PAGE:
Users by the nature of their job duties inherit certain risks. Treating everyone the same, regardless of education level or user role, is a huge mistake. Highly educated professionals such as doctors, lawyers, accountants, and college professors can be the hardest groups to target for security awareness training because they feel their years of education have made them immune to social engineering tricks. Yet many of these professionals, especially lawyers, are being targeted because security programs and security awareness programs have been overlooked as a priority.
In recent years, Chinese hackers have targeted Toronto's Bay Street law firm to derail a $40 billion acquisition of the world's largest potash producer . In November 2013, a Pittsburgh man was sentenced for “recklessly damaging a computer and password trafficking” in a case that involved a law firm's computer system . As late as 2012, the FBI has warned lawyers that their firms need to increase their security because they were being targeted .
It's not just lawyers, accountants are being targeted as well . Many professional organizations are repositories of confidential information, thus becoming targets. In May 2014, the Justice Department issued a 31-count indictment of five Chinese military officers for breaking into the networks of six American corporations to steal intellectual property. The data were worth billions of dollars accounting to the indictments.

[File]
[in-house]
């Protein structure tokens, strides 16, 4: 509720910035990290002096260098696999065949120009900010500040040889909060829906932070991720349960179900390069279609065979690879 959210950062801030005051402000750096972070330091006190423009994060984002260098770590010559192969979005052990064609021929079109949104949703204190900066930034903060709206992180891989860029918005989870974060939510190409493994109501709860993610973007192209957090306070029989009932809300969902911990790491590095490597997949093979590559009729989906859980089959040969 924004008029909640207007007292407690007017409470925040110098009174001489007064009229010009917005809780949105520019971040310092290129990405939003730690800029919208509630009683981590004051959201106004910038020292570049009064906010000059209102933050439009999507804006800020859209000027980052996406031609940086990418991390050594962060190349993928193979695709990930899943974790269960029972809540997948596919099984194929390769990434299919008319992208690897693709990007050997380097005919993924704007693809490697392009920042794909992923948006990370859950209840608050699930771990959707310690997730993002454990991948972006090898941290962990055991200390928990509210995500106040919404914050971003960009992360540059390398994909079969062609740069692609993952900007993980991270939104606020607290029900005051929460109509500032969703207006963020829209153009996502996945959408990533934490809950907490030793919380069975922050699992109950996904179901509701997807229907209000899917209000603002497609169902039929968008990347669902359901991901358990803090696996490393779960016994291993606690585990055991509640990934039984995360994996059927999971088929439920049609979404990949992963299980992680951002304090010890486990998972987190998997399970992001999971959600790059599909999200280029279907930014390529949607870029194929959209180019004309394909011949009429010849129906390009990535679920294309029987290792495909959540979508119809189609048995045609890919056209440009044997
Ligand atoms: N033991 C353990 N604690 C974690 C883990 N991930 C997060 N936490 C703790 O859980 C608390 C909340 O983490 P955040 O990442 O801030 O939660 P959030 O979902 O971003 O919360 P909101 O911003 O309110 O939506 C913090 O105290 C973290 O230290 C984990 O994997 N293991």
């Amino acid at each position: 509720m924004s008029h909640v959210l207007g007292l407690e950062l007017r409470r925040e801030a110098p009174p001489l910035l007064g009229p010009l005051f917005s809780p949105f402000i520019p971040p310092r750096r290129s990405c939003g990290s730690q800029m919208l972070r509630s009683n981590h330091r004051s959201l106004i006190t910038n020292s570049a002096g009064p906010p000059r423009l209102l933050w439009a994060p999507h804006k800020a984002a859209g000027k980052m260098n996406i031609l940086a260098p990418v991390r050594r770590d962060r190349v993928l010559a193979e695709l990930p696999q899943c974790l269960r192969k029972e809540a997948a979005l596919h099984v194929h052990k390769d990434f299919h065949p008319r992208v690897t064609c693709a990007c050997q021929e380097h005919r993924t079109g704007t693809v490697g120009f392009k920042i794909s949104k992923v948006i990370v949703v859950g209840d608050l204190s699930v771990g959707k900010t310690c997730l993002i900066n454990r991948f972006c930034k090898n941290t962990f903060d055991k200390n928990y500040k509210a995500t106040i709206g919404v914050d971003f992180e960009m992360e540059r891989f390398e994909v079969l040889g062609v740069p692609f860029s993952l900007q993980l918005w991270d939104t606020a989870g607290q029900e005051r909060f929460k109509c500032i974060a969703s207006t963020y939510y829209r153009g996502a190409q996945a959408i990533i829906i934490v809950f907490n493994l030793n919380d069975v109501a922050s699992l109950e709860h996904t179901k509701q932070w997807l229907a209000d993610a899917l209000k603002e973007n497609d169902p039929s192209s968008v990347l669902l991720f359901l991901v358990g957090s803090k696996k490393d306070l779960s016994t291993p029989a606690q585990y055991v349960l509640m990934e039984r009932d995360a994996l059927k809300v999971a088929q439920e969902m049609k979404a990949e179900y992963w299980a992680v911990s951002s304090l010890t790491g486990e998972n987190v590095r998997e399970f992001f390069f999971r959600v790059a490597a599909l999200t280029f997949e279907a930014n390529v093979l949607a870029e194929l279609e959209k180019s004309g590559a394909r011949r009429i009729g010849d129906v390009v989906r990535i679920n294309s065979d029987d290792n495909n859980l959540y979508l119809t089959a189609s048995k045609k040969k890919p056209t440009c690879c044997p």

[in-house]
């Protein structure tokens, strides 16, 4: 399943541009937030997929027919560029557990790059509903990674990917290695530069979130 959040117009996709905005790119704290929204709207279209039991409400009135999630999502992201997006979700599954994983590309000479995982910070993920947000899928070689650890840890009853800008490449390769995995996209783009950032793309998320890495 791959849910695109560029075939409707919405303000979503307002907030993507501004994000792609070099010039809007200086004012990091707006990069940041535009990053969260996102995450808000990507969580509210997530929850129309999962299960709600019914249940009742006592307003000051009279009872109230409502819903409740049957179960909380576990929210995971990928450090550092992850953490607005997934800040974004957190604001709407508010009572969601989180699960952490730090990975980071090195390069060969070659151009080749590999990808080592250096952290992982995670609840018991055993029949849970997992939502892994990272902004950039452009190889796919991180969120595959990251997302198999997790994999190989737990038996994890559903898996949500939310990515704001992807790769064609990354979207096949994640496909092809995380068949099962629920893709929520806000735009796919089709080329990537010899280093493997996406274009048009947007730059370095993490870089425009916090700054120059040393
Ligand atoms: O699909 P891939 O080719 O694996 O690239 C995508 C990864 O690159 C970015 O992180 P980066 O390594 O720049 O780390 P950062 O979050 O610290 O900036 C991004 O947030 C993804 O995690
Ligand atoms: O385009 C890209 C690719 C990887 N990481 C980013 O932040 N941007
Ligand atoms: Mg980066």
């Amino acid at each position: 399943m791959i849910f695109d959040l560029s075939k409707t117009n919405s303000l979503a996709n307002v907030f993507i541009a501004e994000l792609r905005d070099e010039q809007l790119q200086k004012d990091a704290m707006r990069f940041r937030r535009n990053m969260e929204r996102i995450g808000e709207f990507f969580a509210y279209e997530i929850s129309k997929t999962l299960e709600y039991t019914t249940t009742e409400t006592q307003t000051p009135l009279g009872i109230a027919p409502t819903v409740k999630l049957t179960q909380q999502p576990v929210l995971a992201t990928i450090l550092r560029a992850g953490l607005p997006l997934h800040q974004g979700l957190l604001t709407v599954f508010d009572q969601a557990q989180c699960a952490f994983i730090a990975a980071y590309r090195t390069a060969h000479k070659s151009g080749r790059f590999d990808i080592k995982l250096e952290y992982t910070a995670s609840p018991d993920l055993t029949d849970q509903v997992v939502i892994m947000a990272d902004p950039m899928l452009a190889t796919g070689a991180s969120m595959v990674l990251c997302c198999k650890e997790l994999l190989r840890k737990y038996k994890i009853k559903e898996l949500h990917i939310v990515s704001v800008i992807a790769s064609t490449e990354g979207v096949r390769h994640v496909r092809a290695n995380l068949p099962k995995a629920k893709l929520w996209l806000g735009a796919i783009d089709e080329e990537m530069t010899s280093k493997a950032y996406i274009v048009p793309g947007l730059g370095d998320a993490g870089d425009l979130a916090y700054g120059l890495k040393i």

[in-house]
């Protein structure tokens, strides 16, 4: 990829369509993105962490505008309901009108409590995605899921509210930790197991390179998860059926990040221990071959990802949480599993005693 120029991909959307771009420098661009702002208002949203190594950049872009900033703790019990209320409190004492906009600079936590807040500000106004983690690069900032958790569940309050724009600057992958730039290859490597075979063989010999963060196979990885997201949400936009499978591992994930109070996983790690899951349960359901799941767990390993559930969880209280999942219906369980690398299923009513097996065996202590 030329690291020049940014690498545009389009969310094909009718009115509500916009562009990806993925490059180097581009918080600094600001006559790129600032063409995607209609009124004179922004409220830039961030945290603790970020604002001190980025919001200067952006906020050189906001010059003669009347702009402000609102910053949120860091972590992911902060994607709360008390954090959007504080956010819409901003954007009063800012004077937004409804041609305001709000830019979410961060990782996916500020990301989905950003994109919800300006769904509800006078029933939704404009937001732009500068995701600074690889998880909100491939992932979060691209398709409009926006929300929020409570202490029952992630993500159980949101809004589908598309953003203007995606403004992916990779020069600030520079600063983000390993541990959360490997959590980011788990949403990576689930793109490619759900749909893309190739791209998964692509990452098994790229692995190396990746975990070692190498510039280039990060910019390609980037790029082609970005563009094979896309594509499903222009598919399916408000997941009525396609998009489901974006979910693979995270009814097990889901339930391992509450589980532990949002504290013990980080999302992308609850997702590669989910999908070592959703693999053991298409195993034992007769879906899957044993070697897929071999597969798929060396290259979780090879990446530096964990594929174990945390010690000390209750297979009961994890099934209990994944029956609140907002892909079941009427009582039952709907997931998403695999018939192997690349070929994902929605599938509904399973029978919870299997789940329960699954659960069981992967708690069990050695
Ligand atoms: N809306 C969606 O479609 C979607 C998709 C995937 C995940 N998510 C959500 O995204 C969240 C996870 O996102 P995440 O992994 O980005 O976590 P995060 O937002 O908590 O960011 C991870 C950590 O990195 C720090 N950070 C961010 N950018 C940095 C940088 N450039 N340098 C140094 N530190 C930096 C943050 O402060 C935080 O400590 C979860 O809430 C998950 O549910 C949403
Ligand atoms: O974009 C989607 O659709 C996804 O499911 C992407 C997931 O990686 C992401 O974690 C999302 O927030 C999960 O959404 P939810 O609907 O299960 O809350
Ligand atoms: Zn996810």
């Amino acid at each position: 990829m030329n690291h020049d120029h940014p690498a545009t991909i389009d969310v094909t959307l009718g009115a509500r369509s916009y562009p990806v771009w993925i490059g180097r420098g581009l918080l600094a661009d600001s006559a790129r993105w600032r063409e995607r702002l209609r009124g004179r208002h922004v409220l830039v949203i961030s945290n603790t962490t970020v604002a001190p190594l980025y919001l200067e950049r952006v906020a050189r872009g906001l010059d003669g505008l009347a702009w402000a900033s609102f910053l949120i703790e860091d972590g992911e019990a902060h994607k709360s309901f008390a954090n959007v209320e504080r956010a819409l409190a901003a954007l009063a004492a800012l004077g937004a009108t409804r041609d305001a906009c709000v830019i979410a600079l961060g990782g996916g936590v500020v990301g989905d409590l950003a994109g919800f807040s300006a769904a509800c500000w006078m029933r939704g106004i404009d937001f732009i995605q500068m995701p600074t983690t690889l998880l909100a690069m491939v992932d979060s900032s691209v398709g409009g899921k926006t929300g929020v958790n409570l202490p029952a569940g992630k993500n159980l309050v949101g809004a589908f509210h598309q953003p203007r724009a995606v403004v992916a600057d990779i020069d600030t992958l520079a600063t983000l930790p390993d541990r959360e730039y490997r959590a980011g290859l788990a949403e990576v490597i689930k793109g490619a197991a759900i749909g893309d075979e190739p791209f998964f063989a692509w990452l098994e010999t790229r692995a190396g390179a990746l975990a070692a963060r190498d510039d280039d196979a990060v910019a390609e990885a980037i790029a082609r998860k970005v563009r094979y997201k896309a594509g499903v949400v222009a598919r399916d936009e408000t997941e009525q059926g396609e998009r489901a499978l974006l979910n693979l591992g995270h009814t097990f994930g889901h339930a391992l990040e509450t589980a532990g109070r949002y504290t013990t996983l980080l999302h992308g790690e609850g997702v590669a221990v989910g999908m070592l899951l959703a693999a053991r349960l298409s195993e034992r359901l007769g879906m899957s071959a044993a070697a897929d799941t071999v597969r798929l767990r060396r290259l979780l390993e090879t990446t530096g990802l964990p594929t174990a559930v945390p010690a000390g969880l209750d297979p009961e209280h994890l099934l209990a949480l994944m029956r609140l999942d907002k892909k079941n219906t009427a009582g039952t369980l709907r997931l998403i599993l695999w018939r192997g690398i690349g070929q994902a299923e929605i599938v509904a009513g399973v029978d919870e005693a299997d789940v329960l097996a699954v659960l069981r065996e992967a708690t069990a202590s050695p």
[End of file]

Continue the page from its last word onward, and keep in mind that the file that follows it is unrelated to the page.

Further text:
“For years the Chinese—especially, but not exclusively, a Shanghai-based department of the People's Liberation Army called Unit 61398 (where all of the indicted officers work)—have been hacking into the computer networks of U.S. corporations, defense firms, and financial institutions. President Obama and a few Cabinet secretaries have raised the issue in several diplomatic forums. Each time, Chinese officials have denied the charges and challenged the Americans to produce some evidence. The indictment is, in this sense, the reply: Here is the evidence—and in staggering detail” .
Threats such as Chinese hackers and industrial espionage do not ring true with all employees of an organization. The mailroom staff, secretaries, and receptionist, for example, have very little concept of what industrial espionage or intellectual property is, let alone how to protect it. As a result, attackers will use this knowledge gap in the form of phishing, infected attachments, and other social engineering to exploit these users and then pivot their attacks to steal the data they are after. We have already made receptionist security guards; now we make mailroom staff, secretaries, and other support staff network defenders through an effective security awareness program.